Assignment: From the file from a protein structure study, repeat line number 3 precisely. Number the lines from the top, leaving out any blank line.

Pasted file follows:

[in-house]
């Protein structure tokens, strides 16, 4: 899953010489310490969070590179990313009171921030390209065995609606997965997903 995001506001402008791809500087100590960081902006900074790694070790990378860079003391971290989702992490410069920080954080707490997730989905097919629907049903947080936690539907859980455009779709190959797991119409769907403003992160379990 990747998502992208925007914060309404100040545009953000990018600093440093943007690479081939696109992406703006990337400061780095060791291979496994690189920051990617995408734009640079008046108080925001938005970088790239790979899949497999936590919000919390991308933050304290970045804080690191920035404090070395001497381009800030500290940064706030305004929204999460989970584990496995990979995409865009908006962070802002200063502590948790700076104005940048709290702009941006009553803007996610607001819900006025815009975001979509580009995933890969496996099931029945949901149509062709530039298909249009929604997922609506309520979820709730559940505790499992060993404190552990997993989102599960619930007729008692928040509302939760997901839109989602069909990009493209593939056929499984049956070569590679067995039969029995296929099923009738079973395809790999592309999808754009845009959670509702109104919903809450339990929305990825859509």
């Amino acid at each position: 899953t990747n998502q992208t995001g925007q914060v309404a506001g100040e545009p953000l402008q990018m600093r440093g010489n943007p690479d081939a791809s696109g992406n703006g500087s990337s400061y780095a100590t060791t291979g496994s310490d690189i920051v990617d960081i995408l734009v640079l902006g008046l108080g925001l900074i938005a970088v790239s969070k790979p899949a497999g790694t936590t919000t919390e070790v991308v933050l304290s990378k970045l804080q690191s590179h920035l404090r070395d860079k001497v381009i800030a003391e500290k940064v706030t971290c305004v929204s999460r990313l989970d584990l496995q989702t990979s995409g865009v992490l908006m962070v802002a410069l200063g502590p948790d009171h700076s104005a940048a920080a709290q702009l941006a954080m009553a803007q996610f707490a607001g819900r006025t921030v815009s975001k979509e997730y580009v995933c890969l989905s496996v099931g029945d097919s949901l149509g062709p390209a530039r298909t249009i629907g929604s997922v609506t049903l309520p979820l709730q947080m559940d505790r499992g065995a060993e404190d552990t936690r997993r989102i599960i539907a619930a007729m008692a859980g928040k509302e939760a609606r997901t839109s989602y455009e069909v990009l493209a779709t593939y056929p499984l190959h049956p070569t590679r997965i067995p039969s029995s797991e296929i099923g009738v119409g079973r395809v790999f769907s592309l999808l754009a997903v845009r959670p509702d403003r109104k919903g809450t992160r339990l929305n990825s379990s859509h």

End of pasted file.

């Amino acid at each position: 899953t990747n998502q992208t995001g925007q914060v309404a506001g100040e545009p953000l402008q990018m600093r440093g010489n943007p690479d081939a791809s696109g992406n703006g500087s990337s400061y780095a100590t060791t291979g496994s310490d690189i920051v990617d960081i995408l734009v640079l902006g008046l108080g925001l900074i938005a970088v790239s969070k790979p899949a497999g790694t936590t919000t919390e070790v991308v933050l304290s990378k970045l804080q690191s590179h920035l404090r070395d860079k001497v381009i800030a003391e500290k940064v706030t971290c305004v929204s999460r990313l989970d584990l496995q989702t990979s995409g865009v992490l908006m962070v802002a410069l200063g502590p948790d009171h700076s104005a940048a920080a709290q702009l941006a954080m009553a803007q996610f707490a607001g819900r006025t921030v815009s975001k979509e997730y580009v995933c890969l989905s496996v099931g029945d097919s949901l149509g062709p390209a530039r298909t249009i629907g929604s997922v609506t049903l309520p979820l709730q947080m559940d505790r499992g065995a060993e404190d552990t936690r997993r989102i599960i539907a619930a007729m008692a859980g928040k509302e939760a609606r997901t839109s989602y455009e069909v990009l493209a779709t593939y056929p499984l190959h049956p070569t590679r997965i067995p039969s029995s797991e296929i099923g009738v119409g079973r395809v790999f769907s592309l999808l754009a997903v845009r959670p509702d403003r109104k919903g809450t992160r339990l929305n990825s379990s859509h």